ISSN (Print) - 0012-9976 | ISSN (Online) - 2349-8846

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Carsten Niebuhr in Bombay and Surat

The lone surviving member of an ill-fated Danish expedition to Arabia, Carsten Niebuhr, wrote one of the earliest accounts of the two entwined trade cities—Bombay and Surat—by a western traveller.

The Dark History of Cotton

Empire of Cotton: A New History of Global Capitalism by Sven Beckert, Penguin Random House UK, 2014; pp 615, £30.

New Social Elites and the Early Colonial State

When the Europeans began to trade in India, their commerce was completely dependent on the services of the Indian mercantile class who served as the conduits to the primary producers and local markets. This relationship did not change materially after the European enclaves of Madras and Pondicherry were established. It was, however, redefined, since the indigenous merchants in these early colonial port cities were, at least formally, subservient to the authority of the Europeans. At the same time, the growing importance of the local merchants in these commercial centres created an opening and a space for them in indigenous society through which they could create a new identity for themselves as the new social elite and patrons of local institutions, arts and culture.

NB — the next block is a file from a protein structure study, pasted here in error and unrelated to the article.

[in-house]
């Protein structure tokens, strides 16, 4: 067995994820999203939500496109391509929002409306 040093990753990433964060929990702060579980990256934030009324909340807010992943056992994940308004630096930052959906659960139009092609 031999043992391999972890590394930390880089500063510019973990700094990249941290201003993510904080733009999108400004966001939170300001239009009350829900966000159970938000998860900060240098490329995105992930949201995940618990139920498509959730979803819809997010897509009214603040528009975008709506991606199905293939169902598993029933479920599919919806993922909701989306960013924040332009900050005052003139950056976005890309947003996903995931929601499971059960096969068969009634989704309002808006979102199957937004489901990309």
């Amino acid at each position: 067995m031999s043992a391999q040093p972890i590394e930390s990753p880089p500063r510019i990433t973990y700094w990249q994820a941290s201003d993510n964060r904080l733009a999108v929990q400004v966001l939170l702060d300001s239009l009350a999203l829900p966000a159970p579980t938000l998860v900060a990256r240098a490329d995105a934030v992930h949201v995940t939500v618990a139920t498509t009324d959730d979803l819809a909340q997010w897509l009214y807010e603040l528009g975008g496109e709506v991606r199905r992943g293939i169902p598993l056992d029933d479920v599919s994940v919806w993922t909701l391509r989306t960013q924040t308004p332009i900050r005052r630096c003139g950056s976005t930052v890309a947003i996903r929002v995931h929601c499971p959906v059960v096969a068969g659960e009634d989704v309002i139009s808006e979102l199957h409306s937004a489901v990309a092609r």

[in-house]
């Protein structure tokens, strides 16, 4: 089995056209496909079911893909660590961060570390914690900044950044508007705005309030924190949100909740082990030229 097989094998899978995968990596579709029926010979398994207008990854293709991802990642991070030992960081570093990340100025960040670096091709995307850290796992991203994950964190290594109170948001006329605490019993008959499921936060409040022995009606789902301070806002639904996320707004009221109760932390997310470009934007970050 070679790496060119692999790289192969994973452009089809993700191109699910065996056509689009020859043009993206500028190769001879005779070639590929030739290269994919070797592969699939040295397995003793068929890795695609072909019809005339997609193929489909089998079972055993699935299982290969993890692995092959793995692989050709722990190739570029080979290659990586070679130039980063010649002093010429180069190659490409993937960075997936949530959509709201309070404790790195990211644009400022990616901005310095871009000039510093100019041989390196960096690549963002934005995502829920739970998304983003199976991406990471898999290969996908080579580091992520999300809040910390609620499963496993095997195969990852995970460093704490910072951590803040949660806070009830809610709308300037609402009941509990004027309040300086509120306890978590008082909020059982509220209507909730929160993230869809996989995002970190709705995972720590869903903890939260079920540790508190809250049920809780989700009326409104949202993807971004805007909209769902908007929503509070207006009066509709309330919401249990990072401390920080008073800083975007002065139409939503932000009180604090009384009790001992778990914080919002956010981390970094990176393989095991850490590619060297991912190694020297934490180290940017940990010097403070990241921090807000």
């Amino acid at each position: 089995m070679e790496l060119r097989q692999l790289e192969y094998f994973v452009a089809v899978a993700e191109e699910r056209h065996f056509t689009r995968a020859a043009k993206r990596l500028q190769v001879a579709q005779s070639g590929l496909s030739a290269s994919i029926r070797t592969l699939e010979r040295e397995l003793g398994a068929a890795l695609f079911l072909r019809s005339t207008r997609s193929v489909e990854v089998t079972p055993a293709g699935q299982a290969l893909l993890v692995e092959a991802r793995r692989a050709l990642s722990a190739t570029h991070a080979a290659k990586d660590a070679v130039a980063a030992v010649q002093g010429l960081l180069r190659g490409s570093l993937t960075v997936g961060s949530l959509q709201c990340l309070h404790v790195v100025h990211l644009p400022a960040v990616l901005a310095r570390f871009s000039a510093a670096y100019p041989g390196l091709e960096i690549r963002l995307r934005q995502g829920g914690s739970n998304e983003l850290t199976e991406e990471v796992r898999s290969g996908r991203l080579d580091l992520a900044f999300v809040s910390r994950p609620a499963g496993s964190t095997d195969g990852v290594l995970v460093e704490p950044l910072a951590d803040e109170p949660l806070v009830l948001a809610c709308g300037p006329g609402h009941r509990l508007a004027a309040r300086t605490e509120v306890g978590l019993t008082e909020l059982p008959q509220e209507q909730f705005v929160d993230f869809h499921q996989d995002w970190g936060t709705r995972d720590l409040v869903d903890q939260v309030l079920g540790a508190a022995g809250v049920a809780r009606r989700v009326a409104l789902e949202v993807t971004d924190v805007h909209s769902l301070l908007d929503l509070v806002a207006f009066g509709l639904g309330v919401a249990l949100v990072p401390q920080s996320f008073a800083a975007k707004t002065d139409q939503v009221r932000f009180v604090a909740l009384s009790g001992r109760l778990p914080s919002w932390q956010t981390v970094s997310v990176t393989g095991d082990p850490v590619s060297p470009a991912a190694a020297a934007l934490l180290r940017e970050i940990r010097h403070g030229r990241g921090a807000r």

Can Singapore Be a Hong Kong to India?

Can Singapore with its spare investible resources and expertise in building infrastructure act as a window of investment to eastern India as Hong Kong has been to southern China, making the latter a hub of great industrial activity? Much depends on the political leadership in India, at the centre and in the concerned states.

Peasant Uprisings in Bengal

The history of the province of Bengal is marked by peasant uprisings during the second half of the 19th century. The surprising aspect of this phenomenon is that the political regime had been more oppressive during the Mughal era and during the rule of the British East India Company which ended in 1857. Using both mainstream and subaltern literature, this paper argues that the sudden rise of peasant revolutions in Bengal under the British crown can be explained by the theory of preference falsification on the part of the peasants before the period under discussion, which could help to explain such instances of social discontinuity in human behaviour.
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